Television news networks and cable channels' coverage of the standoff with suspected cop-killer Christopher Dorner generally gave way to the President Obama's State of the Union address Tuesday night.
At 6 p.m. PT, CNN began broadcasting the president's address, while its sister channel, HLN, continued coverage with Anderson Cooper and Nancy Grace in Southern California, where Dorner, a former Los Angeles police officer, had apparently holed up in a cabin near Big Big after a firefight with police. The cabin was engulfed in flames and it was unclear if Dorner was still in the cabin.
Like CNN, local CBS, ABC and Fox affiliates in Los Angeles broadcast coverage of the address. Fox News and MSNBC, too, were on the State of the Union. And KCET, one of Los Angeles's two public broadcasters, carried the address with coverage led by Val Zavala and Madeleine Brand. KOCE, the local PBS affiliate, also covered the speech.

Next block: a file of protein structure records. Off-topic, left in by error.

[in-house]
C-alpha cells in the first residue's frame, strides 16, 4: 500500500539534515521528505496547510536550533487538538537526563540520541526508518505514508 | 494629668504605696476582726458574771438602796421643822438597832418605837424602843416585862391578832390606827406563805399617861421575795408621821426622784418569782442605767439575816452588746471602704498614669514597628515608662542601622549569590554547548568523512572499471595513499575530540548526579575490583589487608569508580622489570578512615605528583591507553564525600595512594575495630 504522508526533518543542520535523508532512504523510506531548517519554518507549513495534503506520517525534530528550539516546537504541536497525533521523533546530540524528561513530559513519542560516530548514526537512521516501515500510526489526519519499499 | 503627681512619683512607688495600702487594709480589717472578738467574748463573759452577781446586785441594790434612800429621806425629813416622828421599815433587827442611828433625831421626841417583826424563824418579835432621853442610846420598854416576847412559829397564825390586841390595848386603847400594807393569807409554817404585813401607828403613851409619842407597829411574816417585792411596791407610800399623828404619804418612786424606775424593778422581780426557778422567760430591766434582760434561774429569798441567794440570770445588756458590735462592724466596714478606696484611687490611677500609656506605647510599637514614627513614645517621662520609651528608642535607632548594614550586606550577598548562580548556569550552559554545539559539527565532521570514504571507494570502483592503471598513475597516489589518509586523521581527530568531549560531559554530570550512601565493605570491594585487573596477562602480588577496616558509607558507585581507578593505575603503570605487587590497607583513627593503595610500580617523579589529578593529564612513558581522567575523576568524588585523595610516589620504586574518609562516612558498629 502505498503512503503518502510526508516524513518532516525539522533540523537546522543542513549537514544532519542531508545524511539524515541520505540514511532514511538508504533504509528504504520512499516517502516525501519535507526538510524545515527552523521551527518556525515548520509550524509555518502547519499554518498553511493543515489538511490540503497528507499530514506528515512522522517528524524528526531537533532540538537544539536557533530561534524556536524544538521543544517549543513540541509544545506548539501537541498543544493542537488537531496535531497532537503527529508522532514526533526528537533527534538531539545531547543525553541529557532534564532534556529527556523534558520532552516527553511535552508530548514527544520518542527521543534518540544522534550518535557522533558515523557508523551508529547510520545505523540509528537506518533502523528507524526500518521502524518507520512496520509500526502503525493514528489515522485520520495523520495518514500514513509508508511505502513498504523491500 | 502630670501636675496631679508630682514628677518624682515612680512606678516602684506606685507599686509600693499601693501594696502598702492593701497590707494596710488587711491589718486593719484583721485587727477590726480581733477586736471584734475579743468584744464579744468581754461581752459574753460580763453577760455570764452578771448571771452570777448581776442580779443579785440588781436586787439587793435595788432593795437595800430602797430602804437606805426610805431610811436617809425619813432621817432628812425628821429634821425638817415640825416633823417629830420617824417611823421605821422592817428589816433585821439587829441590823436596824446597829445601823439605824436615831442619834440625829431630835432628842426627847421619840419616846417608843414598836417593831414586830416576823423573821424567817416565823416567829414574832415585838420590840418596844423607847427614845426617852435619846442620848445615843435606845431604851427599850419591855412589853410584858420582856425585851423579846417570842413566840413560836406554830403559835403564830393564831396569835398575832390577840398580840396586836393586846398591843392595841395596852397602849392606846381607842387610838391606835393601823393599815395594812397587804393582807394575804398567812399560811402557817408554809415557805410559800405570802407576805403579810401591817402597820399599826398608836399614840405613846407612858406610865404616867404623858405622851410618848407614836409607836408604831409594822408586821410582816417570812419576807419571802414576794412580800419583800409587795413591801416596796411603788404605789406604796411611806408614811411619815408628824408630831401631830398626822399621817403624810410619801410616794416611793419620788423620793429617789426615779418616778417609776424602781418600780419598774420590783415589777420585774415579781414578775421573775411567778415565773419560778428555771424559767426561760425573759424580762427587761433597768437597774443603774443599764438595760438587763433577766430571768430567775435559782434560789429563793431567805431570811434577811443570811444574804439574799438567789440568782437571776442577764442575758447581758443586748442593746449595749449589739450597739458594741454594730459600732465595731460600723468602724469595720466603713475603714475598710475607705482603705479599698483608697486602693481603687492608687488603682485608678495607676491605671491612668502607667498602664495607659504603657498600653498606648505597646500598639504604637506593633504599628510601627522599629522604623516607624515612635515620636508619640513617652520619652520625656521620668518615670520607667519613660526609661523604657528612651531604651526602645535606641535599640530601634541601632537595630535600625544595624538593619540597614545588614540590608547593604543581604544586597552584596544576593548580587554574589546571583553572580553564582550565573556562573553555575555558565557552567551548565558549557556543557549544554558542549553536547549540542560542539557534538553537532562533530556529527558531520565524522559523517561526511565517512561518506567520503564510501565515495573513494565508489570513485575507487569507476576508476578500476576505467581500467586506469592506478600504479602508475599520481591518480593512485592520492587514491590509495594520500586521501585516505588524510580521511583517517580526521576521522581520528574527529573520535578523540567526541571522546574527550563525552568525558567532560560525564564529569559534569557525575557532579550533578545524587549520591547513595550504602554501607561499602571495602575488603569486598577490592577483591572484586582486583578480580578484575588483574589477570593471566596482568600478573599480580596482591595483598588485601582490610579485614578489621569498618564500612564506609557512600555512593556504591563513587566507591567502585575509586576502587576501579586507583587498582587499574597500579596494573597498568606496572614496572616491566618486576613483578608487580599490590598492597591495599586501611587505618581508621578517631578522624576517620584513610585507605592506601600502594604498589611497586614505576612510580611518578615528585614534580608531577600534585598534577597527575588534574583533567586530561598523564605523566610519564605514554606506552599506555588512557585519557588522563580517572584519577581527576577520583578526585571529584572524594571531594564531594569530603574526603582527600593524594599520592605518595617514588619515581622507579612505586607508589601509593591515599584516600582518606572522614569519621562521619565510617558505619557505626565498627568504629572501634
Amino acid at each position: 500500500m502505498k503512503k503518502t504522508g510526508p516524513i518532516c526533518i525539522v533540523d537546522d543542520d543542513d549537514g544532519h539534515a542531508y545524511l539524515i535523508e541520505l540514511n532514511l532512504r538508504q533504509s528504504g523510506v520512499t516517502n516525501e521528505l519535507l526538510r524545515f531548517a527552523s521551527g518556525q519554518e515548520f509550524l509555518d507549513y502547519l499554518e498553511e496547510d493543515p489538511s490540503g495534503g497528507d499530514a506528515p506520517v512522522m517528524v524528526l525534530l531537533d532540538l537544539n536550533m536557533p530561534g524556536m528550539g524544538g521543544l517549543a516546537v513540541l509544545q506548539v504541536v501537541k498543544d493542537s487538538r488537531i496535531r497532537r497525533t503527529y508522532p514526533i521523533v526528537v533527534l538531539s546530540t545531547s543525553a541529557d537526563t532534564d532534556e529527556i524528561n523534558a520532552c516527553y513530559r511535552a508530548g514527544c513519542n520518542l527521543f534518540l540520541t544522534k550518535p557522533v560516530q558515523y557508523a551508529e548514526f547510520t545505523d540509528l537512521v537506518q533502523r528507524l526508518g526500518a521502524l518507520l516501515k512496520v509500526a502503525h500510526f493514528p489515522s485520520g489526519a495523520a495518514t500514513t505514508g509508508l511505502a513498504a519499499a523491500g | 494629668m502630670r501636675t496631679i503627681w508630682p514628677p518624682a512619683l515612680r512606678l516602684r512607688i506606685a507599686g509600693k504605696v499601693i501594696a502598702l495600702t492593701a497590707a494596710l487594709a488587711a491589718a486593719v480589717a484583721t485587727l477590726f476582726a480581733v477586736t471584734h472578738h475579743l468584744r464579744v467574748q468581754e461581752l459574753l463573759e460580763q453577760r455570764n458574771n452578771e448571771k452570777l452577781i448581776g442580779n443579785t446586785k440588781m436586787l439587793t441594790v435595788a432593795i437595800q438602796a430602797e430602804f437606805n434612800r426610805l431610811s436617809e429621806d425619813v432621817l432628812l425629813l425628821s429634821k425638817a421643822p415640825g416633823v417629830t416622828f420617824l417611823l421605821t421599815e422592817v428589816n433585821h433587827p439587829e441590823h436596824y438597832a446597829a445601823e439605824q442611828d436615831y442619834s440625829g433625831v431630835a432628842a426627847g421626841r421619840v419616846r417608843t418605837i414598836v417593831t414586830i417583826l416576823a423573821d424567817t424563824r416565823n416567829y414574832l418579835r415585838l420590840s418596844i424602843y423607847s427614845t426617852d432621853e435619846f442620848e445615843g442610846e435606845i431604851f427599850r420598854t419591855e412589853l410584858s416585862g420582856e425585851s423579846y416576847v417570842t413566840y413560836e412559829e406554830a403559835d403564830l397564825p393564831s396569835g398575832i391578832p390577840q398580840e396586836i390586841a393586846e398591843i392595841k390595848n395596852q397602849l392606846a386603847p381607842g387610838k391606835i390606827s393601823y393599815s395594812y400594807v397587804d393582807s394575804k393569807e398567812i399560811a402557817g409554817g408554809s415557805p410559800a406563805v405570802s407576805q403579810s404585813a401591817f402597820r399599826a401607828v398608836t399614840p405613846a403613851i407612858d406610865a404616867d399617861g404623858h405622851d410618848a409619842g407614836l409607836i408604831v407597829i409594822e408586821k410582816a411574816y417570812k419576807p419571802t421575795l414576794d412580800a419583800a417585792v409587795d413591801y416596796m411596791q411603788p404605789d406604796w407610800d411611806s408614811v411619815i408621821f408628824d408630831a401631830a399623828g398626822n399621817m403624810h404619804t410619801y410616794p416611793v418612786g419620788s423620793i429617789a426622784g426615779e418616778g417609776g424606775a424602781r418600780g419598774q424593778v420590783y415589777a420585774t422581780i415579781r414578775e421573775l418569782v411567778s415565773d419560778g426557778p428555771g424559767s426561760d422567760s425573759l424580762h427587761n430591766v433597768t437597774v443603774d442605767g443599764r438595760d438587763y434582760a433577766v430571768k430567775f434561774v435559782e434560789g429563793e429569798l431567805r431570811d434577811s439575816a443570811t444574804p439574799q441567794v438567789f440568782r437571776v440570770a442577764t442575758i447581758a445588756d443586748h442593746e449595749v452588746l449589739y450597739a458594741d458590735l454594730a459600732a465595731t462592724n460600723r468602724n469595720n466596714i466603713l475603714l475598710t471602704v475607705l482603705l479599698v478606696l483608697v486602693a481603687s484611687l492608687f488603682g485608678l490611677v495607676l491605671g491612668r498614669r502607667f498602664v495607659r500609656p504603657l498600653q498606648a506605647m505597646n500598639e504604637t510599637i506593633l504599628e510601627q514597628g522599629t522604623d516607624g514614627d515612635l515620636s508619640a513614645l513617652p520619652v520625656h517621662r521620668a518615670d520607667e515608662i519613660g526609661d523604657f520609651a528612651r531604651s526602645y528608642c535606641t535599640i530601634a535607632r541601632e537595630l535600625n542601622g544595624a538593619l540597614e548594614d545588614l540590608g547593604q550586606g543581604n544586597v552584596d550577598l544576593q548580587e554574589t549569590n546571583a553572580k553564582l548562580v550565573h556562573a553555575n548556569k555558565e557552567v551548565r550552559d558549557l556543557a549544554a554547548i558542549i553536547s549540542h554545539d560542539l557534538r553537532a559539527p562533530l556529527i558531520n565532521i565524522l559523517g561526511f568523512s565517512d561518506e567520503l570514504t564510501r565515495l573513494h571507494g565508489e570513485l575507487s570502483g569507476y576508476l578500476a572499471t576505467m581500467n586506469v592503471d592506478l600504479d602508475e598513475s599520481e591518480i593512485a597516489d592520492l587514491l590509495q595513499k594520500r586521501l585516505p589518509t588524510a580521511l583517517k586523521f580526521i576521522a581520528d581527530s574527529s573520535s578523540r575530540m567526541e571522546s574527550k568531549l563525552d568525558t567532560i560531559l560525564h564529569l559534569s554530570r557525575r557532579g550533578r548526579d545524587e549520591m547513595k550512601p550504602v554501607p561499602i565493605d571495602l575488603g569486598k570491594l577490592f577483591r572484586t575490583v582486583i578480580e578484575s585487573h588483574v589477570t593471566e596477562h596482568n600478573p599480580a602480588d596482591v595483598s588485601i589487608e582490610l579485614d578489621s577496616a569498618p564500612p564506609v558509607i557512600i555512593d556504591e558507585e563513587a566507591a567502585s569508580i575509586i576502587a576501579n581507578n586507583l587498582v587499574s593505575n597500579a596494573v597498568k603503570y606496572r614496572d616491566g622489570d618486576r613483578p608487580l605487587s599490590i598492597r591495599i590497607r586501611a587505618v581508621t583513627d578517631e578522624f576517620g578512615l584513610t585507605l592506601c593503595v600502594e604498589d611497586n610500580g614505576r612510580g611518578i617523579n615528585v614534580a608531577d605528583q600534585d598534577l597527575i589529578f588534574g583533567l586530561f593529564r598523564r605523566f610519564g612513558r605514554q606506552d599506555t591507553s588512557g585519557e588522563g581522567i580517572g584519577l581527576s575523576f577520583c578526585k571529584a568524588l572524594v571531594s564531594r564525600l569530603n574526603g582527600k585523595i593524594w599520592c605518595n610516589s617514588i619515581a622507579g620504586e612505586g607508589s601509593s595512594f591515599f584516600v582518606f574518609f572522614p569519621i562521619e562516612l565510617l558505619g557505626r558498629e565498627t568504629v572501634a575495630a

Close to 7 p.m. PT, ABC put a crawl at the bottom of the screen saying the body of a man believed to be Dorner was identified in Big Bear. The ticker advised viewers to visit their site or watch a special after the address.
But the CW-affiliate KTLA continued coverage, switching between B-roll of the pine-dotted mountains around Big Bear and ambulances outside a hospital where one of two San Bernadino County deputy shot earlier on Tuesday had reportedly died.
And KCAL, a secondary CBS affiliate in Los Angeles, remained on the Dorner story through the president's address, as did KCOP, a MyNetworkTV-affiliate, a company owned by News Corporation.
A news divide has not been seen for more than a decade. In 1997, then-President Bill Clinton's State of the Union was split-screened by numerous networks as the civil verdict in the O.J. Simpson trial was read.